IN RE: FORTIETH STATEWIDE INVESTIGATING GRAND JURY
for Stay of Release of Report No. 1
20, 2018, this Court issued an Order staying the public
release of Report No. 1 of the 40th Statewide Investigating
Grand Jury, pending further order of the Court. This opinion
is in support of that Order.
40th Statewide Investigating Grand Jury was convened in 2016
per the Investigating Grand Jury Act. Under 42 Pa.C.S. §4550,
the Attorney General initiated confidential grand jury
proceedings to investigate allegations of child sexual abuse
by individuals associated with the Roman Catholic Church,
including several Pennsylvania dioceses, and failure to make
mandatory reports, acts endangering the welfare of children,
and obstruction of justice by church officials, local public
officials, and community leaders. See, e.g., In
re 40th Statewide Investigating Grand Jury, No. 571 M.D.
2016, slip op. at 9 (C.P. Allegheny June 5, 2018).
As required by the Pennsylvania General Assembly, these
proceedings were conducted under the umbrella of secrecy
pertaining to investigating grand jury proceedings, subject
to the discretion of the supervising judge to permit the
public release of information. See 42 Pa.C.S.
to the expiration of its term, the 40th Statewide
Investigating Grand Jury submitted a report of the above
investigation to its supervising judge, the Honorable Norman
A. Krumenacker, III. See 42 Pa.C.S. §4552. This
report is denominated "Report No. 1," and its
submission triggered a statutory procedure pertaining to such
reports. See id. By law, the supervising judge was
required to examine the report and the confidential record of
the proceedings and to issue an order accepting and filing
the report as a matter of public record "if the report
is based upon facts received in the course of an
investigation authorized by [the Investigating Grand Jury
Act] and is supported by the preponderance of the
evidence." Id. §4552(b).
the statutory scheme allocates discretion to the supervising
judge to permit the submission of responses by individuals
who are not charged with any crime, but about whom a report
is critical. See id. §4552(e). Again, in the
discretion of the supervising judge, such responses may be
incorporated into the report and also released publicly.
supervising judge accepted the grand jury's Report No. 1
and has signaled his intention to file the report publicly.
Furthermore, the supervising judge has found that this report
may be construed as critical of certain unindicted
individuals, and he has permitted living individuals so named
or implicated to submit responses to material allegations in
the report. The supervising judge then devised a procedure to
afford notice to these individuals, allowing them until June
22, 2018, to respond.
individuals have lodged challenges to Report No. 1 with the
supervising judge, generally asserting a denial of
constitutional rights. Although the claims evidently differed
in particulars to some degree, they shared certain key
commonalities. Most, if not all, of the petitioners alleged
that they are named or identified in Report No. 1 in a way
that unconstitutionally infringes on their right to
reputation and denies them due process based upon the lack of
a pre-deprivation hearing and/or an opportunity to be heard
by the grand jury. See Pa. Const. art. I,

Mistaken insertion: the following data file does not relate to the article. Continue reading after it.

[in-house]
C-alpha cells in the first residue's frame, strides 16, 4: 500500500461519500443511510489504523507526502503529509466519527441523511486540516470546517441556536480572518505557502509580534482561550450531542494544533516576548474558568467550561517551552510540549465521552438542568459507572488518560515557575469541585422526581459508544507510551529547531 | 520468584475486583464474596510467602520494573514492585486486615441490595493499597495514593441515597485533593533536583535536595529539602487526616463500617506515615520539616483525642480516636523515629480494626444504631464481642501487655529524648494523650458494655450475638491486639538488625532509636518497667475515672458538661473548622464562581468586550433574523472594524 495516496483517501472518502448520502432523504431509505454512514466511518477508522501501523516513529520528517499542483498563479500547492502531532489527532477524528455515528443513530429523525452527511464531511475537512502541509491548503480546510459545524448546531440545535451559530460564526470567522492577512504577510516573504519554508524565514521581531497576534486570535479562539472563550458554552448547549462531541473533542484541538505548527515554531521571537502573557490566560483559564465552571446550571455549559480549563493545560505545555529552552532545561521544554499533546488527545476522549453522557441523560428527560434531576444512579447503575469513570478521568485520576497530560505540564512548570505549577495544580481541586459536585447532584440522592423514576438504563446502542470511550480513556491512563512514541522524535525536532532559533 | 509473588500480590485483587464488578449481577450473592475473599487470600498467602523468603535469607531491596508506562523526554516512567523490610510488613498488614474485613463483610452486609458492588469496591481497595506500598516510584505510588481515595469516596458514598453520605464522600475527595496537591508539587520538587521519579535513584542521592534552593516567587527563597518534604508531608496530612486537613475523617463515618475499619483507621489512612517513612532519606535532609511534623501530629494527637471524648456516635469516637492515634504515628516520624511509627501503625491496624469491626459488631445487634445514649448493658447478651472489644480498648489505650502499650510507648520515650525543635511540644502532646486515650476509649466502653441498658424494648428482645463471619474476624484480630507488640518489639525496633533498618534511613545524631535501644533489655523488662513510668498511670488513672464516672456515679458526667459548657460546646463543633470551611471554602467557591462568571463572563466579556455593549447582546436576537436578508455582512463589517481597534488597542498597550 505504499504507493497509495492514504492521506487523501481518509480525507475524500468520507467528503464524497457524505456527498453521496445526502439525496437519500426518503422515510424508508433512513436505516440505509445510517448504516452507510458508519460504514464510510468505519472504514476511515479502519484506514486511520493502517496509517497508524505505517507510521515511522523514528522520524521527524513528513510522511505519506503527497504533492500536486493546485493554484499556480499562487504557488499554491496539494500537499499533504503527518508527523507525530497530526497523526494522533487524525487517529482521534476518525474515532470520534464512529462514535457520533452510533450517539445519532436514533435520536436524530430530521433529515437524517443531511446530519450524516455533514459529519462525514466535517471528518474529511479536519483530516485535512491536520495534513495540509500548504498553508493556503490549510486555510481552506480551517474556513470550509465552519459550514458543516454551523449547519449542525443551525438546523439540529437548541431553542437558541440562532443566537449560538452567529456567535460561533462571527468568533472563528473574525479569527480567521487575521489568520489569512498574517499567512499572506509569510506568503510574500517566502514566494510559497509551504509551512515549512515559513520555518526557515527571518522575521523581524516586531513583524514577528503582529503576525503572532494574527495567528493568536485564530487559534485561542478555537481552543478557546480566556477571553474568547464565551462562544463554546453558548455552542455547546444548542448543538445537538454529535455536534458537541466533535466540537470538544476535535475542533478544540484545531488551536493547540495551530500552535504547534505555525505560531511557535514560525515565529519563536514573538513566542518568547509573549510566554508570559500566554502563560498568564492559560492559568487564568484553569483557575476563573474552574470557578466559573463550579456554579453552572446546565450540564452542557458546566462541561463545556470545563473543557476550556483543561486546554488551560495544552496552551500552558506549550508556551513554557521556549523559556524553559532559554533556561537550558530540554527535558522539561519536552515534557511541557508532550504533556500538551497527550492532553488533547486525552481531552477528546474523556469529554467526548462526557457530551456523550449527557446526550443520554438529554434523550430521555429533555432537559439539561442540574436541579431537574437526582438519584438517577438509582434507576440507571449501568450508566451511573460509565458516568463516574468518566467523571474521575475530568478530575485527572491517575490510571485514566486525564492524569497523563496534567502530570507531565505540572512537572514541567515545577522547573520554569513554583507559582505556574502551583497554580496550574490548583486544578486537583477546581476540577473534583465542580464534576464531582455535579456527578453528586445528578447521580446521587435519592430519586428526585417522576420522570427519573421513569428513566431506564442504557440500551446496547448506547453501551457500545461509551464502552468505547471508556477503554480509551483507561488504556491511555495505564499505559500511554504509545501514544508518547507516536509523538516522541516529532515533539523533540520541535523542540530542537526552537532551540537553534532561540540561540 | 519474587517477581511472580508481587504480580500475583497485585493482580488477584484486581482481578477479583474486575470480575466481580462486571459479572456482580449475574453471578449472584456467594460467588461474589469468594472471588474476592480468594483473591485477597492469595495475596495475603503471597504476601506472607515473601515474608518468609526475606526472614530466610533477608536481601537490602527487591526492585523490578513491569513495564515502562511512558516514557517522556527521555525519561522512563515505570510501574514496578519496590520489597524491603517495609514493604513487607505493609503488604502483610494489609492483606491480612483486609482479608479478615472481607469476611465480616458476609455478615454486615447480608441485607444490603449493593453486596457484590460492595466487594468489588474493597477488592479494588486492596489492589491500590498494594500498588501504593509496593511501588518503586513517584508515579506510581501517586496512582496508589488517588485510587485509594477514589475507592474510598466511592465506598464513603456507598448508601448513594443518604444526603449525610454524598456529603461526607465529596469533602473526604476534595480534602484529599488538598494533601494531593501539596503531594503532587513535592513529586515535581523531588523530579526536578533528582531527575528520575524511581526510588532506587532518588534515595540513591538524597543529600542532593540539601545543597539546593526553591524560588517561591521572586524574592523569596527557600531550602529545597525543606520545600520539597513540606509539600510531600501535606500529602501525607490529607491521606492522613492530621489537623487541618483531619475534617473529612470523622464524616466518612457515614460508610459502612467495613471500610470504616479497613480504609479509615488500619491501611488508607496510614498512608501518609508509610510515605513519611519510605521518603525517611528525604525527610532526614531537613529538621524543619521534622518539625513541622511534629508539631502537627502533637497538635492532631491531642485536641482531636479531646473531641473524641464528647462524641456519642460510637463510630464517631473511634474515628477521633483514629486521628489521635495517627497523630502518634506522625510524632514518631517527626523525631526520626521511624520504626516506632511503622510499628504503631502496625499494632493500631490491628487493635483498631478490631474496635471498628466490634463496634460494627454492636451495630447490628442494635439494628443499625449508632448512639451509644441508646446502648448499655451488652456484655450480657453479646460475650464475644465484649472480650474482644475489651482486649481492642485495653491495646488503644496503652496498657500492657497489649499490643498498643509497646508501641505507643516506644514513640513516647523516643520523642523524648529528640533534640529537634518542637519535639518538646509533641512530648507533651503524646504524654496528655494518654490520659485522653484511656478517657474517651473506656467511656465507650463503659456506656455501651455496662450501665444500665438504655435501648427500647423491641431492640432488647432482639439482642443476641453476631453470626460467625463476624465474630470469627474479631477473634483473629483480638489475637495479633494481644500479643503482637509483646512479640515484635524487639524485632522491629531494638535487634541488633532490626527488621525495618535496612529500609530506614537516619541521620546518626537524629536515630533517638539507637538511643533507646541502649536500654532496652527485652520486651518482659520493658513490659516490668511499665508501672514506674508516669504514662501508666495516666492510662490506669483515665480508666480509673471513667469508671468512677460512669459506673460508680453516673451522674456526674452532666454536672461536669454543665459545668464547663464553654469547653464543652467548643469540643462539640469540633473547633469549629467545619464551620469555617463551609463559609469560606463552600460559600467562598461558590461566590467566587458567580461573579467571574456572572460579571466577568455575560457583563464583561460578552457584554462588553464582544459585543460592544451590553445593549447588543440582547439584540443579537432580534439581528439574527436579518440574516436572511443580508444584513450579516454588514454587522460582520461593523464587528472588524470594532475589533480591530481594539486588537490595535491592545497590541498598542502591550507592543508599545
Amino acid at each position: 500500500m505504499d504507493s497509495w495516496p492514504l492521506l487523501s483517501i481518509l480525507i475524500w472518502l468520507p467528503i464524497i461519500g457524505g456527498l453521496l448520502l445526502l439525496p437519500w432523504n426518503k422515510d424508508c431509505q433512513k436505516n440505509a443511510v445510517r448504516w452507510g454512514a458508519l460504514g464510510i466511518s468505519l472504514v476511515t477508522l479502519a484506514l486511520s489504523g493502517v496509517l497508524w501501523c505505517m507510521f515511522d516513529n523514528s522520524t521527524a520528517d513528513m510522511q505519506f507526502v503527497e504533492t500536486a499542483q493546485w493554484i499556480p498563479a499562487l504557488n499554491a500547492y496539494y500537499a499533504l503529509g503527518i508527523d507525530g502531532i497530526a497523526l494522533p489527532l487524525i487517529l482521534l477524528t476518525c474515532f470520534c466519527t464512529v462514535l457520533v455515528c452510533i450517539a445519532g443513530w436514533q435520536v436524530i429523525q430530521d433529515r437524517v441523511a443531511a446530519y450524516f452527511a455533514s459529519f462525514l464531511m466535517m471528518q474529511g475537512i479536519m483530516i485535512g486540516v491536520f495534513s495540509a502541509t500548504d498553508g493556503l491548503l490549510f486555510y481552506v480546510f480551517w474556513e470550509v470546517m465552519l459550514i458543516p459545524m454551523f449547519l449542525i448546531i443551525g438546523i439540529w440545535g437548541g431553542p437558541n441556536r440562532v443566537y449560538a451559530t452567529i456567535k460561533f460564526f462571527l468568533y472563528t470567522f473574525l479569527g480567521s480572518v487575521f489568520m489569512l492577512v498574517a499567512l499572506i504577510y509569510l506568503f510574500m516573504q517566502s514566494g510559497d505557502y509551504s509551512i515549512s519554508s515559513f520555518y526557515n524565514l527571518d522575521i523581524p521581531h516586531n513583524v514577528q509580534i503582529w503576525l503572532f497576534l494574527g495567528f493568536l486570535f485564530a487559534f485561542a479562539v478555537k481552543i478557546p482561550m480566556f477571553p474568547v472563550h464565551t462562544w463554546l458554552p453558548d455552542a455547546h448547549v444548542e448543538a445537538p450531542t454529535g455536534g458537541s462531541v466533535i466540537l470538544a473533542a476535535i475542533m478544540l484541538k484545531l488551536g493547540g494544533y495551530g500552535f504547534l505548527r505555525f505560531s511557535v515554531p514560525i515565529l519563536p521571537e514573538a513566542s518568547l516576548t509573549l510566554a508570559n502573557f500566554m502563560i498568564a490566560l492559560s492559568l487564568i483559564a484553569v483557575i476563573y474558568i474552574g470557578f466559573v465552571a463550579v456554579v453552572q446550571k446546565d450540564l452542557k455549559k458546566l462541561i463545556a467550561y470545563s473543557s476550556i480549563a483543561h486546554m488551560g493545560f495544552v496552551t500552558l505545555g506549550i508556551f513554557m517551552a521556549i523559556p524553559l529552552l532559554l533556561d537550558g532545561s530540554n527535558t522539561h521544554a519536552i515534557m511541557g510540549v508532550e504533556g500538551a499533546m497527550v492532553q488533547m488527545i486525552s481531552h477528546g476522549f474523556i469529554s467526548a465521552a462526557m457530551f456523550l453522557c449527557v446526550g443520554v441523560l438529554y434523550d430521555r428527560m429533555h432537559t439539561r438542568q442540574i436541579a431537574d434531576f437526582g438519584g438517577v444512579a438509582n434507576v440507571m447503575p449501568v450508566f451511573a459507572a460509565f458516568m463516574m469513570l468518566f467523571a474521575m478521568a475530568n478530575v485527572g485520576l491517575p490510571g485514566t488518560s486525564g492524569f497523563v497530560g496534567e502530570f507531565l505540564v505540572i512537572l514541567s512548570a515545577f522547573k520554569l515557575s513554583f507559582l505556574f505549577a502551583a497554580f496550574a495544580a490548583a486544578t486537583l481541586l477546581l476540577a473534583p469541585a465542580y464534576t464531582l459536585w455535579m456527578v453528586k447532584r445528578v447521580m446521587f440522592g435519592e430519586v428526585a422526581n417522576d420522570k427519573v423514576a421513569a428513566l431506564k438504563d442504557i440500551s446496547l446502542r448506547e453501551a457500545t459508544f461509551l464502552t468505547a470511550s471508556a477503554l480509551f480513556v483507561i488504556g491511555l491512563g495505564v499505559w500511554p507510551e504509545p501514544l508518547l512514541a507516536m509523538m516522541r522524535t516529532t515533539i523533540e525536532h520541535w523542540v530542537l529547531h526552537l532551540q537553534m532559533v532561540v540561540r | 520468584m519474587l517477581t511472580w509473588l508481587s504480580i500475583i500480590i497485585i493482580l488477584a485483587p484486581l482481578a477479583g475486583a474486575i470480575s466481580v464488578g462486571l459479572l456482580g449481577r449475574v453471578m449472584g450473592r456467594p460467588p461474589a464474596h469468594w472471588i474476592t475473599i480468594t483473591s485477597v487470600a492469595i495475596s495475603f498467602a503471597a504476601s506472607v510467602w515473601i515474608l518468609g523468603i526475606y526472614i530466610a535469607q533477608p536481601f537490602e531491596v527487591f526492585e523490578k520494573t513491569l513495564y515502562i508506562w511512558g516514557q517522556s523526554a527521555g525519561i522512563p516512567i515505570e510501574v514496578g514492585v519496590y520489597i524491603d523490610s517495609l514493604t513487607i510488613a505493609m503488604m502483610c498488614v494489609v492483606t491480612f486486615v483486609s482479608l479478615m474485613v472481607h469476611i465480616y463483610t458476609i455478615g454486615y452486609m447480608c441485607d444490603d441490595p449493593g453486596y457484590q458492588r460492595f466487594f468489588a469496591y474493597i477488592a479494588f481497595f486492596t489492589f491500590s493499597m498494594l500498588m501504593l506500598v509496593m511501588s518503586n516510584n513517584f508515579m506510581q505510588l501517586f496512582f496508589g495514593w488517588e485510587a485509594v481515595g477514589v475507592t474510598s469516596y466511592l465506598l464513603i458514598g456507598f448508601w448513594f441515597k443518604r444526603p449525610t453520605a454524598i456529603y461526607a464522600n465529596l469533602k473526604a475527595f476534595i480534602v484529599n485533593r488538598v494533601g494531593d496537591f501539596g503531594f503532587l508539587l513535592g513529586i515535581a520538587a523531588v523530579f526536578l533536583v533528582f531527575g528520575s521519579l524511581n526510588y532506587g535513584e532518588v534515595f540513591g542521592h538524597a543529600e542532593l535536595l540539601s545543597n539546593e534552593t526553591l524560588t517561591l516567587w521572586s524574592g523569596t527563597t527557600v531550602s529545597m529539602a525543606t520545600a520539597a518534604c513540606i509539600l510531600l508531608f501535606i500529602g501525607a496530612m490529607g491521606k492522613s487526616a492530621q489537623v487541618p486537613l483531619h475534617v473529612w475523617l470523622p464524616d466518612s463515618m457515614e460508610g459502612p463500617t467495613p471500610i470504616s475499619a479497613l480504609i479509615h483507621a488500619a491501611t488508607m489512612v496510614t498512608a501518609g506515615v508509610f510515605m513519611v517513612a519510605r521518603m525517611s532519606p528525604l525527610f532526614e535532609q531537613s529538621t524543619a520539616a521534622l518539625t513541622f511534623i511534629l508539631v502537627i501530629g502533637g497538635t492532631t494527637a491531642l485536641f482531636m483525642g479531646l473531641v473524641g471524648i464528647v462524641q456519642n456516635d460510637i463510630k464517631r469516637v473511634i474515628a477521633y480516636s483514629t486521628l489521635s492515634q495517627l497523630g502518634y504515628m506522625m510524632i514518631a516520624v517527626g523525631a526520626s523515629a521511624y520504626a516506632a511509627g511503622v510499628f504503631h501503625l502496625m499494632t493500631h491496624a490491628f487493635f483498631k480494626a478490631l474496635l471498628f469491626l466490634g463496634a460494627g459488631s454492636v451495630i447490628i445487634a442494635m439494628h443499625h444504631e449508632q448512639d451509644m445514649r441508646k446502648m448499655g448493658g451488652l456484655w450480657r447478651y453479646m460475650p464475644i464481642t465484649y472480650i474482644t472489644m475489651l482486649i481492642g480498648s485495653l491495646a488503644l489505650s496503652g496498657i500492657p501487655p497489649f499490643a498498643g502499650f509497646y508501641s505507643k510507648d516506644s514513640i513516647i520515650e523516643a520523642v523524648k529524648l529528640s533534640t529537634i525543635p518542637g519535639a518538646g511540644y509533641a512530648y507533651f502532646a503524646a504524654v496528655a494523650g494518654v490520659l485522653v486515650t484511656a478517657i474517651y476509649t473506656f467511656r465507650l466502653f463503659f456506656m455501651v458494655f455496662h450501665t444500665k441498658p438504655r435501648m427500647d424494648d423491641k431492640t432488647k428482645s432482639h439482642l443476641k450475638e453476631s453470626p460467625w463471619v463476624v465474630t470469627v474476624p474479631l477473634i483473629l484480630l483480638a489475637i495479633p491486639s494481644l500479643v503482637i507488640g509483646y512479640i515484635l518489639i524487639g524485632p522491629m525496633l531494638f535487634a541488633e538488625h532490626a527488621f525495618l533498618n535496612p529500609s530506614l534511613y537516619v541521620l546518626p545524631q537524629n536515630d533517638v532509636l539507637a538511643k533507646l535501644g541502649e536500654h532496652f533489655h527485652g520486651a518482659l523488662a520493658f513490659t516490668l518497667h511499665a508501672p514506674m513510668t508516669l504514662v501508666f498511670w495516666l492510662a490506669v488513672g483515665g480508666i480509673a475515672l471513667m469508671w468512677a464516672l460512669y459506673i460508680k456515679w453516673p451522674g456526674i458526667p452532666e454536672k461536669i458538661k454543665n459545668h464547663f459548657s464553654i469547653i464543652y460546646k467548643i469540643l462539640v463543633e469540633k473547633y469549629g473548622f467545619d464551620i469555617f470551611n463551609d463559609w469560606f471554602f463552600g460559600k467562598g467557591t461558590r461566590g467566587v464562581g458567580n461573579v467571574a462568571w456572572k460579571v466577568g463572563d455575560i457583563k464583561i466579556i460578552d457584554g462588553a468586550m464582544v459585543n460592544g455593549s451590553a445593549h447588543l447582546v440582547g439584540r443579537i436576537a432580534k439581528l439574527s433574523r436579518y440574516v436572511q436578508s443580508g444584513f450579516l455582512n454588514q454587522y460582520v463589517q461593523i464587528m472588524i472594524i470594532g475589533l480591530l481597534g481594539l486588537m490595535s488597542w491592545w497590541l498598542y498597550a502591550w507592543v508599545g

§§1, 11. A number of the petitioners asserted that
they were not aware of, or allowed to appear at, the
proceedings before the grand jury.
opinion and order of June 5, 2018, the supervising judge
denied a series of motions seeking pre-deprivation hearings.
That decision was released to the public and is
self-explanatory. See In re 40th Statewide Investigating
Grand Jury, No. 571 M.D. 2016, slip op. at 9
(C.P. Allegheny June 5, 2018). Otherwise, the supervising
judge has generally maintained the grand jury seal to ensure
that identifying details are not disclosed prematurely.
supervising judge has certified his orders in those and other
challenges for immediate appeal, in recognition of the
existence of controlling questions of law over which there
are substantial grounds for a difference of opinion.
See 42 Pa.C.S. §702(b). Despite this
certification, the supervising judge did not temporarily halt
the release of Report No. 1. Rather, and although responses
are not due before him until June 22, 2018, he has indicated
that the report would be published as early as June 23, 2018.
individuals have filed multiple petitions for review, along
with emergency applications for stay, in this Court. At some
dockets, the Office of Attorney General advised that "a
temporary stay would be appropriate so that this Court can
thoughtfully and dutifully consider the petition for review
and the [forthcoming] answer thereto[.]" In later
submissions, the Office of Attorney General stated it did not
oppose "a brief stay of a matter of days, consistent
with the emergency nature of these proceedings." The
Office of Attorney General requested, however, that any such
stay be sufficiently limited as to permit release of the
report in the week following receipt of the responses.
the petitions for review disclose aspects of Report No. 1.
Nevertheless, the report has not yet been presented to this
Court in its entirety.
Court is cognizant that Report No. 1 is a matter of great
public interest. The Court has found, however, that a
temporary stay is appropriate for the following reasons:
1) the release of Report No. 1 on June 23, 2018 -- while
affected individuals are permitted to file responses through
June 22, 2018 -- provides inadequate ...